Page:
Amusing Monday: Salish Sea photo contest shows diversity of local species

Nearly 900 photographs highlighting the diversity and biodiversity of our inland waterways were submitted to the “Salish Sea in Focus” photo contest, which just announced the winners yesterday.

“One Fish, Two Fish” by Nirupam Nigam of Hoquiam
First place in Fish category, “Salish Sea in Focus” photo contest

“We’re thrilled with the quality and diversity of the photos — not only the winners but throughout the whole contest,” said Justin Cox, communications director for The SeaDoc Society, which sponsored the contest. “They capture the Salish Sea beautifully, which is everything we hoped for when we envisioned ‘Salish Sea In Focus.’”

The Grand Prize in the contest was awarded to Bruce Kerwin of Bainbridge Island, whose photo shows the furled tentacles of a giant Pacific octopus at Sund Rock on Hood Canal. Other winners were named in five categories plus an additional award for photographers under age 18.

“Octopus tentacle in a spiral” by Bruce Kerwin of Bainbridge Island
Grand Prize winner, “Salish Sea in Focus” photo contest

The winners will be recognized during a reception and awards ceremony Oct. 4 at Pacific Science Center in Seattle. In addition, the top 130 images — taken by a total of 55 photographers — will be shown on the IMAX screen. In addition to photographers from Washington, entries were received from 10 other states in the U.S., along with Canada and two other countries.

The winning photos can be seen on SeaDoc’s photo contest website, while the 130 top photos are available on a separate webpage.

“T73A1” by Ken Rea of Friday Harbor
First place, Birds and Mammals category, “Salish Sea in Focus” photo contest

The winners in each of the categories follows below. Click on the photo for a larger image. The Grand Prize winner will receive $1,000, with $500 for first place, $250 for second place and $100 for third place.

Birds and mammals
First place,
“T73A1” by Ken Rea of Friday Harbor, showing a transient killer whale breaching; second place, “Look out, landing” by Eric Carr of Port Townsend, showing a pair of pigeon guillemots somewhat awkwardly dropping down toward the water for a landing; and third place, “Cleat Pillow” by Bruce Carpenter of Tacoma, showing a sleeping sea lion resting its head on a cleat used for docking boats in Westport.

First place,
“One Fish, Two Fish” by Nirupam Nigam of Hoquiam, showing “two lazy rockfish” at Sund Rock on Hood Canal; second place, “Lingcod eats octopus” by Jan Kocian of Freeland, showing the tentacles of an octopus hanging out of the mouth of a lingcod; and third place, “Painted greenling eats sculpin,” also by Jan Kocian, showing a battle between a potential predator and its prey.

“Caspian Tern Catch” by Faith Halko of Bainbridge Island // First place, Under 18 category, “Salish Sea in Focus” photo contest

Invertebrates, plants, kelp
First place,
“Nudibranch eating fish eggs” by Jeffrey Martel of Bainbridge Island, showing a colorful mollusk amidst transparent fish eggs; second place, “Purple world” by Gino Symus, showing an orange sea star among a cluster of purple ones; third place, “Red Curtain” by Nirupam Nigam of Hoquiam, showing a white-spotted rose anemone at Eagle Cove on San Juan Island.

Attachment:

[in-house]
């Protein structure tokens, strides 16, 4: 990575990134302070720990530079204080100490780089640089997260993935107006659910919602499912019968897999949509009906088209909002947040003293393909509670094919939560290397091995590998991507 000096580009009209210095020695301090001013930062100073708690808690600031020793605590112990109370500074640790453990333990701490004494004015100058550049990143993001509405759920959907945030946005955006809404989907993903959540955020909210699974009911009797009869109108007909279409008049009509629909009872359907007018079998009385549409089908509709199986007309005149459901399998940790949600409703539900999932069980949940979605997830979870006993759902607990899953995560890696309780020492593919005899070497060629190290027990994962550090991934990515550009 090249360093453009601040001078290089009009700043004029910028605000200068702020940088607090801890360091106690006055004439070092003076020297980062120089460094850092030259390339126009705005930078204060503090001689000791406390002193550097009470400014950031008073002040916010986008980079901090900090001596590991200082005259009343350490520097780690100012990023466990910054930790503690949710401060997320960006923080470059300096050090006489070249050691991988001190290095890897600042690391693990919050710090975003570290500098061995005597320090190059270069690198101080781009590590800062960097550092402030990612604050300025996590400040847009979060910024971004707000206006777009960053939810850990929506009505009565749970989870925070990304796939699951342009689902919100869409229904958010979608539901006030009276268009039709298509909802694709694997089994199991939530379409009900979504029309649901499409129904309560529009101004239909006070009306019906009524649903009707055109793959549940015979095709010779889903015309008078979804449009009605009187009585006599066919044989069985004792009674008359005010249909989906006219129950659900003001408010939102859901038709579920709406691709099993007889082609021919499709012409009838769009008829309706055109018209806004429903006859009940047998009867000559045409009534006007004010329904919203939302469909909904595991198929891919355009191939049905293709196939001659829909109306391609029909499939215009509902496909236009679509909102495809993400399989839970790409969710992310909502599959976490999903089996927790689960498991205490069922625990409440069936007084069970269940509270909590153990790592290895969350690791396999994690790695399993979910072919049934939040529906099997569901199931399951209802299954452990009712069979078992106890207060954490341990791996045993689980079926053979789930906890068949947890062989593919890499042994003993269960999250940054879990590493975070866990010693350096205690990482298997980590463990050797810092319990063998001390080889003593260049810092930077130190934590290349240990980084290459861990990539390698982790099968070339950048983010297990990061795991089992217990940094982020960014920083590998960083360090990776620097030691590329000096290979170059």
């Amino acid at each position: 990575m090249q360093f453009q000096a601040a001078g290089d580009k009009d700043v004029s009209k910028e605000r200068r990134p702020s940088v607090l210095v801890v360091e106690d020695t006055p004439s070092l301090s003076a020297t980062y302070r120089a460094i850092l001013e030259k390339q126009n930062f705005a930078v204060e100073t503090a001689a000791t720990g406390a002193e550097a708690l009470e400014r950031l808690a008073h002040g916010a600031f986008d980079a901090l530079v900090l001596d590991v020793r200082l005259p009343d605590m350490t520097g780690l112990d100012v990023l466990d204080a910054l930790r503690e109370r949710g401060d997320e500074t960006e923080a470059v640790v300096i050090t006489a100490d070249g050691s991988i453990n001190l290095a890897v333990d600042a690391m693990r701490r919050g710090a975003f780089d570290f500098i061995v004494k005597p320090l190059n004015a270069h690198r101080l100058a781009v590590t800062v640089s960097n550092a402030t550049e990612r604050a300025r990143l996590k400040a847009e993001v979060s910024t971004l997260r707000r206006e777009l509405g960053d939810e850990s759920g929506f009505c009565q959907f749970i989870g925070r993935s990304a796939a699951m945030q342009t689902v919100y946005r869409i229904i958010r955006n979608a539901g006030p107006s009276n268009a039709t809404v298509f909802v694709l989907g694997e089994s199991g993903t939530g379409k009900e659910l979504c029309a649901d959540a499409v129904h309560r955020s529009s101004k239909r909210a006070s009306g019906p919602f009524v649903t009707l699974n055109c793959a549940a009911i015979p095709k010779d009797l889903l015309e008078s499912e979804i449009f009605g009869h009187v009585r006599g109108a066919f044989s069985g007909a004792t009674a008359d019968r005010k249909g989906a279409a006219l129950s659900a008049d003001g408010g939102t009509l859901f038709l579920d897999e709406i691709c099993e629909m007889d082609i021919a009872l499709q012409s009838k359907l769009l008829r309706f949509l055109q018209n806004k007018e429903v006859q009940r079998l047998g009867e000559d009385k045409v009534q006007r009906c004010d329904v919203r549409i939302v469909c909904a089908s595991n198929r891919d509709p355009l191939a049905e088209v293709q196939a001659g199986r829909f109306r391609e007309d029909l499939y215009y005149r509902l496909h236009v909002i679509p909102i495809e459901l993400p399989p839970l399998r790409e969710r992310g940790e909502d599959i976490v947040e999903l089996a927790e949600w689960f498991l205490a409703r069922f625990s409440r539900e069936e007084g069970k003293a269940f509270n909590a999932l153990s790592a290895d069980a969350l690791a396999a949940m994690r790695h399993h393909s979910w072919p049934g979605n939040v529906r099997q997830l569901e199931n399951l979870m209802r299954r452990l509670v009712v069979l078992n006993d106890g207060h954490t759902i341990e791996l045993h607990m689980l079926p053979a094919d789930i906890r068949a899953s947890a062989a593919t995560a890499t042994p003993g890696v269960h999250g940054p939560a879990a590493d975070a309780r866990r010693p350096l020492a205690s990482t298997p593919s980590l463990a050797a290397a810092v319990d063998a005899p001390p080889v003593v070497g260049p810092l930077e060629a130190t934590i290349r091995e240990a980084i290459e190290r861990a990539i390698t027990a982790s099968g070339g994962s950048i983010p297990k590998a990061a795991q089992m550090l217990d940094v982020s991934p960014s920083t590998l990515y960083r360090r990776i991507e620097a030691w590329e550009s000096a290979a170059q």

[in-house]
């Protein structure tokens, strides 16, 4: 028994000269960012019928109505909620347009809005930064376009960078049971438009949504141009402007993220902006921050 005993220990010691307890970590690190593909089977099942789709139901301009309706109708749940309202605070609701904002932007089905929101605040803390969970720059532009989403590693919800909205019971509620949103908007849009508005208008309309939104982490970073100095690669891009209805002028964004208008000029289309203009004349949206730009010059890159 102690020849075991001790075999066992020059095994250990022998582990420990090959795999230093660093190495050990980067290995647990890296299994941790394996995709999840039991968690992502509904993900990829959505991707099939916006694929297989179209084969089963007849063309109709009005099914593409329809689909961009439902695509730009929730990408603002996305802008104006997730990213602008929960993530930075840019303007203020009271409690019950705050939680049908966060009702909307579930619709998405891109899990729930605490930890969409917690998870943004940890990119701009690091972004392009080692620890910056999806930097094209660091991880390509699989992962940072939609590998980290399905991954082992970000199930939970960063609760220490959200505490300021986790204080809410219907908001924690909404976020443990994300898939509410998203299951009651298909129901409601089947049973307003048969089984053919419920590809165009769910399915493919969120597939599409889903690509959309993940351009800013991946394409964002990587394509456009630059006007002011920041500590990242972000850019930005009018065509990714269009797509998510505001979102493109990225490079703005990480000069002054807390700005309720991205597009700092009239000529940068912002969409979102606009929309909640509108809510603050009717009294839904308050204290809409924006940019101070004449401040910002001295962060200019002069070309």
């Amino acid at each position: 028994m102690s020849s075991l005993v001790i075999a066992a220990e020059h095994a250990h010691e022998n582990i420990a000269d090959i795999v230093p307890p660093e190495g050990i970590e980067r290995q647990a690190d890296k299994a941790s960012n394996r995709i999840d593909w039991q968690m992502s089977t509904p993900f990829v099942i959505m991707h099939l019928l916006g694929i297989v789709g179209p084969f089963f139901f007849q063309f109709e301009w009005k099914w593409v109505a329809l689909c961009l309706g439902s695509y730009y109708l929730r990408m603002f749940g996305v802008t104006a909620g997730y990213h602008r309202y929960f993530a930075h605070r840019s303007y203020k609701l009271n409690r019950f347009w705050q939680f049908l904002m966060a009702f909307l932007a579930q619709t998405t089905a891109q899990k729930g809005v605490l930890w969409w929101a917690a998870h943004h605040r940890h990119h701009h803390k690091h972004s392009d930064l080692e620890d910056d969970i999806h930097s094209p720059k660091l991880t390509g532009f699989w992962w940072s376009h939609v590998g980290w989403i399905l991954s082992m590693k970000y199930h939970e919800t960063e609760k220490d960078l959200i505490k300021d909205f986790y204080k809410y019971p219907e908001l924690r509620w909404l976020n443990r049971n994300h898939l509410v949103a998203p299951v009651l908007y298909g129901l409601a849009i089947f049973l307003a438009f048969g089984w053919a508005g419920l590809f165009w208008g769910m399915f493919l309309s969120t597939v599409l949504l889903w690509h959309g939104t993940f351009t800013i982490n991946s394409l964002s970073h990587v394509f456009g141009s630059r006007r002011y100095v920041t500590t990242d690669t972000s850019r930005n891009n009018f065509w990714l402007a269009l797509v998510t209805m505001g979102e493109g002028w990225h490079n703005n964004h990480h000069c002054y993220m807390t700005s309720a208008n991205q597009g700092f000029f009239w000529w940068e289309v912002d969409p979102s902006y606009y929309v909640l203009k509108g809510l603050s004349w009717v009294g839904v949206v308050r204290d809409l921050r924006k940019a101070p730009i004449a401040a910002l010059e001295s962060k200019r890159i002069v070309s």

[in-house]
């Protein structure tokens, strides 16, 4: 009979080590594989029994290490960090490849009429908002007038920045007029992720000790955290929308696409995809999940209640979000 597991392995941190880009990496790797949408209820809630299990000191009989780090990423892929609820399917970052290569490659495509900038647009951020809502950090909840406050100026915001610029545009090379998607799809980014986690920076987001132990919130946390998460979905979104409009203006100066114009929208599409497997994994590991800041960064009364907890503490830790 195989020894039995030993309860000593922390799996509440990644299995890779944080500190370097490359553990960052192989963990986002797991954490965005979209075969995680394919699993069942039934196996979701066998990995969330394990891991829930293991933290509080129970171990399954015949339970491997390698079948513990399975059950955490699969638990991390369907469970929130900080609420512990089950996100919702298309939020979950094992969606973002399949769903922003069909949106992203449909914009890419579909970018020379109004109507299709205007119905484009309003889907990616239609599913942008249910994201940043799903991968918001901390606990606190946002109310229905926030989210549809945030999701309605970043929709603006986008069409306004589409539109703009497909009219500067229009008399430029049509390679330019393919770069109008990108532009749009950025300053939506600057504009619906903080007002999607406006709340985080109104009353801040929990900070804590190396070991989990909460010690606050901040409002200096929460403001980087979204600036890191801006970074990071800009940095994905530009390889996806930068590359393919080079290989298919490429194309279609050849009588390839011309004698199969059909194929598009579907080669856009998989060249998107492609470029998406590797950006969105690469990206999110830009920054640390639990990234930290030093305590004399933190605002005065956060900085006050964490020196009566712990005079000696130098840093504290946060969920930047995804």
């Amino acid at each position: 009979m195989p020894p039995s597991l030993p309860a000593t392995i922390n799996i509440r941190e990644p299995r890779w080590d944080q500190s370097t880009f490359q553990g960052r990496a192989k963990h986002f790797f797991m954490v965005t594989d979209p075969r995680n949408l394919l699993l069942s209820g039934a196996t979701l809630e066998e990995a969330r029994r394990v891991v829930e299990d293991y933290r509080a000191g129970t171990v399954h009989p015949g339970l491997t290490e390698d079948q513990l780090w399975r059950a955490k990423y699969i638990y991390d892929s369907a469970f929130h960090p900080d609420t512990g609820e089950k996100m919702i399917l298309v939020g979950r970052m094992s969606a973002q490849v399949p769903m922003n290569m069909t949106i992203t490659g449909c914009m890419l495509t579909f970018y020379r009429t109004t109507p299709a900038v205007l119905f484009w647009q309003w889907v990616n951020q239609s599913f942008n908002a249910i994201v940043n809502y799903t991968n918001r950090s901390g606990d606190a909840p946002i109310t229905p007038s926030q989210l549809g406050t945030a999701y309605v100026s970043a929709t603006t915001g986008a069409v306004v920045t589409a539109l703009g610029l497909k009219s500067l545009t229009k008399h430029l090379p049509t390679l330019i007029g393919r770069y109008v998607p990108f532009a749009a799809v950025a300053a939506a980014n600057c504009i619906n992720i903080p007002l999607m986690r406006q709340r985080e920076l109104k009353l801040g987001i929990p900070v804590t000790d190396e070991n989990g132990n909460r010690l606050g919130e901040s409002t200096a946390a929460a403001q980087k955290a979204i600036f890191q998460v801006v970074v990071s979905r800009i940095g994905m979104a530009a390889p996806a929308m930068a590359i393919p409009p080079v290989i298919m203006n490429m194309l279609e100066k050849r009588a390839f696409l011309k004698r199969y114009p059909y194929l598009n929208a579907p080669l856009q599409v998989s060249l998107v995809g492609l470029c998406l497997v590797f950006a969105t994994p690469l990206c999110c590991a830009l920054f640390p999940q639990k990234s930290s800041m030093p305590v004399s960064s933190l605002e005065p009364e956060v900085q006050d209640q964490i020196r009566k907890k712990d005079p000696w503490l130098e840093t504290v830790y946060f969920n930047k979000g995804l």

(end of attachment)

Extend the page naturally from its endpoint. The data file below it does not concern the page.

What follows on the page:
First place,
“Fisherman” by Pat O’Hara of Port Angeles, showing a person with a fishing net at the mouth of the Dungeness River as the sun goes down; second place, “The Young Ones” by Robert Dash of Deer Harbor, showing a child looking up into a holding tank of small fish at Seattle Aquarium; third place, “Whose beach is it?” by Joan Miller of Seattle, showing crows and surfers sharing the beach at Tofino on Vancouver Island.

“Fisherman” by Pat O’Hara of Port Angeles
First place, People category, “Salish Sea in Focus” photo contest

First place,
“Sunset” by Robert Dash of Deer Harbor, showing the yellow and orange swirls of clouds at Yellow Island in the San Juans; second place, “Tree of Life in Mud” by Christopher Teren of Friday Harbor, showing tide channels that look like a tree in the Skagit Bay mudflats; third place, “Northern Lights Over the Salish Sea,” also by Christopher Teren, showing aurora borealis as seen from the shoreline of Stuart Island in the San Juans.

Under age 18
First place,
“Caspian Tern Catch” by Faith Halko of Bainbridge Island, showing a Caspian tern with a fish in its mouth over Hawley Cove Park on Bainbridge Island; second place, “Barnacle on a log” by Krystal Luchterhand of Orcas Island, showing a barnacle on a log near West Sound, Orcas Island; third place, “Heron at Sunset” by Nathan Bawaan of Seattle, showing a great blue heron before an orange sunset at Union Bay Natural Area near Lake Washington.

Three award-winning photographers who live in the Salish Sea region were placed in charge of judging the photographs. As described on the “Our Judges” page, they are:

  • Amy Gulick, a founding fellow of the International League of Conservation Photographers and columnist for “Outdoor Photographer” magazine whose images and stories have been featured in “Sierra,” “Audubon,” and “National Wildlife” magazines.
  • Cristina Mittermeier, a marine biologist who turned National Geographic photographer and was named by Outdoor Magazine as one of the world’s 40 most influential outdoor photographers.
  • Kevin Schafer, a natural history photographer who has written more than 10 books and was awarded the 2000 National Outdoor Book Award and was named the 2007 Outstanding Nature Photographer of the Year by the North American Nature Photography Association.

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